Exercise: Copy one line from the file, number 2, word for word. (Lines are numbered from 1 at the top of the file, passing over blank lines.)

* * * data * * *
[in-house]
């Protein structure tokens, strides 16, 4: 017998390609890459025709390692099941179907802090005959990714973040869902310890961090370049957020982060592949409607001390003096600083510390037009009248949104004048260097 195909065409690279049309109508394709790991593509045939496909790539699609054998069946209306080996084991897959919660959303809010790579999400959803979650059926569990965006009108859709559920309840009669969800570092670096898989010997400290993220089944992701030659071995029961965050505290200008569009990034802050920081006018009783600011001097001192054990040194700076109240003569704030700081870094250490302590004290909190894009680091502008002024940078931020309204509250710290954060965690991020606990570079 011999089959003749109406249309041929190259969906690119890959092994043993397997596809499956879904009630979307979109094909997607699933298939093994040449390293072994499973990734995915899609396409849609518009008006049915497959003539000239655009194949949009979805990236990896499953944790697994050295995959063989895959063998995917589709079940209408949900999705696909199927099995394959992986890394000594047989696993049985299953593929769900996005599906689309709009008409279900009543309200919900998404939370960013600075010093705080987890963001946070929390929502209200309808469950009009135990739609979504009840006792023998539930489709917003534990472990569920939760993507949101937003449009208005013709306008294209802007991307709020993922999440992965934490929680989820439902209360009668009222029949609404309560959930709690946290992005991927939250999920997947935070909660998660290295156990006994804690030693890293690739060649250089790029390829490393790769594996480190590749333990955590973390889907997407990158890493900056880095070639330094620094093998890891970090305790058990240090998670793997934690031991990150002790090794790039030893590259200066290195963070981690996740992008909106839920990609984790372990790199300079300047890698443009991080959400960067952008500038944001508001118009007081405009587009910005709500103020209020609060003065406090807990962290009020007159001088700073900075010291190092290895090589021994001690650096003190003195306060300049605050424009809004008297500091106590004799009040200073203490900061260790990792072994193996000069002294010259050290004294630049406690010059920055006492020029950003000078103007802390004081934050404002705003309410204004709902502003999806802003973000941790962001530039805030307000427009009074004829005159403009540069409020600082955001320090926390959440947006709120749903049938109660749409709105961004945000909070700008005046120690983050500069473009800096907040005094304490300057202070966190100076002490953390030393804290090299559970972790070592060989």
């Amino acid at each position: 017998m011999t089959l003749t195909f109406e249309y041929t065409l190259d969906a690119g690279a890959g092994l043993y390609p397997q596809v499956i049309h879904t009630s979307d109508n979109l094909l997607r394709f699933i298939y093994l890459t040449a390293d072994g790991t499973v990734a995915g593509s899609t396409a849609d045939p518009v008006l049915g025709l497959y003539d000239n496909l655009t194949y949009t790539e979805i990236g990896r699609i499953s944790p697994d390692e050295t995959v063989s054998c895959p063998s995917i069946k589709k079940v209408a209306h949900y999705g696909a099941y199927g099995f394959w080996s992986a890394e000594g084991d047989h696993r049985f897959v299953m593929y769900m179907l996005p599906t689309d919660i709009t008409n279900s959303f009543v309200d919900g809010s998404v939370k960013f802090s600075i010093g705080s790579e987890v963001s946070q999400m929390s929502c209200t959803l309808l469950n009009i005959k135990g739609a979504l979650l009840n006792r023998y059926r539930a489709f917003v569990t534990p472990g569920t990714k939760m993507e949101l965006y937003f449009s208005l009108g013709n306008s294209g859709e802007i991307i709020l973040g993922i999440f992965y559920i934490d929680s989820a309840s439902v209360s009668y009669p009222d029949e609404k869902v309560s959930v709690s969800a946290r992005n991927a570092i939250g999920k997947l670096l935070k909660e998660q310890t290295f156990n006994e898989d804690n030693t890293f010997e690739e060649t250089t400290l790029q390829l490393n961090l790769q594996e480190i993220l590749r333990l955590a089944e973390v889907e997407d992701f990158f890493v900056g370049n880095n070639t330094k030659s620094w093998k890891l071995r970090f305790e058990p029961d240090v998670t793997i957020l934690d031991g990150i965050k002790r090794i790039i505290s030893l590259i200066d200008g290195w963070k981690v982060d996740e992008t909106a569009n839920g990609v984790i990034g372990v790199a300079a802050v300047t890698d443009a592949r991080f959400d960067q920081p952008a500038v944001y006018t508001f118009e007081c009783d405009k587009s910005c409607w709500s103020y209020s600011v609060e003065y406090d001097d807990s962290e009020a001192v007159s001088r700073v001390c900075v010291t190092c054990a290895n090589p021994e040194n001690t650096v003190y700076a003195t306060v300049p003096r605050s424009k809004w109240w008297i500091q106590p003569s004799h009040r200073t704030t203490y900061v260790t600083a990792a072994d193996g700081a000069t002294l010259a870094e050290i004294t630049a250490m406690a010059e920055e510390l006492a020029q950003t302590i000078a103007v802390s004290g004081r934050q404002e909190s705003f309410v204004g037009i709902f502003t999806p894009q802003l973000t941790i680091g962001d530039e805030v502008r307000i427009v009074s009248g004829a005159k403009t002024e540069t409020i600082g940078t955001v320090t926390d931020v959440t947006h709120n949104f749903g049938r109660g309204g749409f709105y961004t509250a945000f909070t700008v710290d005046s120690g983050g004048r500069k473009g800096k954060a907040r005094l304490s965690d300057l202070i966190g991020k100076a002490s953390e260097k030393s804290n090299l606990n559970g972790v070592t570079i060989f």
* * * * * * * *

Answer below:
């Protein structure tokens, strides 16, 4: 017998390609890459025709390692099941179907802090005959990714973040869902310890961090370049957020982060592949409607001390003096600083510390037009009248949104004048260097 195909065409690279049309109508394709790991593509045939496909790539699609054998069946209306080996084991897959919660959303809010790579999400959803979650059926569990965006009108859709559920309840009669969800570092670096898989010997400290993220089944992701030659071995029961965050505290200008569009990034802050920081006018009783600011001097001192054990040194700076109240003569704030700081870094250490302590004290909190894009680091502008002024940078931020309204509250710290954060965690991020606990570079 011999089959003749109406249309041929190259969906690119890959092994043993397997596809499956879904009630979307979109094909997607699933298939093994040449390293072994499973990734995915899609396409849609518009008006049915497959003539000239655009194949949009979805990236990896499953944790697994050295995959063989895959063998995917589709079940209408949900999705696909199927099995394959992986890394000594047989696993049985299953593929769900996005599906689309709009008409279900009543309200919900998404939370960013600075010093705080987890963001946070929390929502209200309808469950009009135990739609979504009840006792023998539930489709917003534990472990569920939760993507949101937003449009208005013709306008294209802007991307709020993922999440992965934490929680989820439902209360009668009222029949609404309560959930709690946290992005991927939250999920997947935070909660998660290295156990006994804690030693890293690739060649250089790029390829490393790769594996480190590749333990955590973390889907997407990158890493900056880095070639330094620094093998890891970090305790058990240090998670793997934690031991990150002790090794790039030893590259200066290195963070981690996740992008909106839920990609984790372990790199300079300047890698443009991080959400960067952008500038944001508001118009007081405009587009910005709500103020209020609060003065406090807990962290009020007159001088700073900075010291190092290895090589021994001690650096003190003195306060300049605050424009809004008297500091106590004799009040200073203490900061260790990792072994193996000069002294010259050290004294630049406690010059920055006492020029950003000078103007802390004081934050404002705003309410204004709902502003999806802003973000941790962001530039805030307000427009009074004829005159403009540069409020600082955001320090926390959440947006709120749903049938109660749409709105961004945000909070700008005046120690983050500069473009800096907040005094304490300057202070966190100076002490953390030393804290090299559970972790070592060989």